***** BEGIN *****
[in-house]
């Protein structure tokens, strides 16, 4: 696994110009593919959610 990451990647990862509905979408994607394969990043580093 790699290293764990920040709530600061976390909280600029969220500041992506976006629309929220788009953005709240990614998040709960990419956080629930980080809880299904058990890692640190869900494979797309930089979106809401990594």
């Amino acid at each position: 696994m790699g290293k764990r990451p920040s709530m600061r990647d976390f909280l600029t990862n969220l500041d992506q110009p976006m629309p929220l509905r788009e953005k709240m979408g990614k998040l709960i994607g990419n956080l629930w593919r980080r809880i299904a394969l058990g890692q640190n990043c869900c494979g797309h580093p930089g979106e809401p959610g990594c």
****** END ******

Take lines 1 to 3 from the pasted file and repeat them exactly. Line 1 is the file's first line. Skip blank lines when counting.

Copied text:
[in-house]
């Protein structure tokens, strides 16, 4: 696994110009593919959610 990451990647990862509905979408994607394969990043580093 790699290293764990920040709530600061976390909280600029969220500041992506976006629309929220788009953005709240990614998040709960990419956080629930980080809880299904058990890692640190869900494979797309930089979106809401990594």
């Amino acid at each position: 696994m790699g290293k764990r990451p920040s709530m600061r990647d976390f909280l600029t990862n969220l500041d992506q110009p976006m629309p929220l509905r788009e953005k709240m979408g990614k998040l709960i994607g990419n956080l629930w593919r980080r809880i299904a394969l058990g890692q640190n990043c869900c494979g797309h580093p930089g979106e809401p959610g990594c």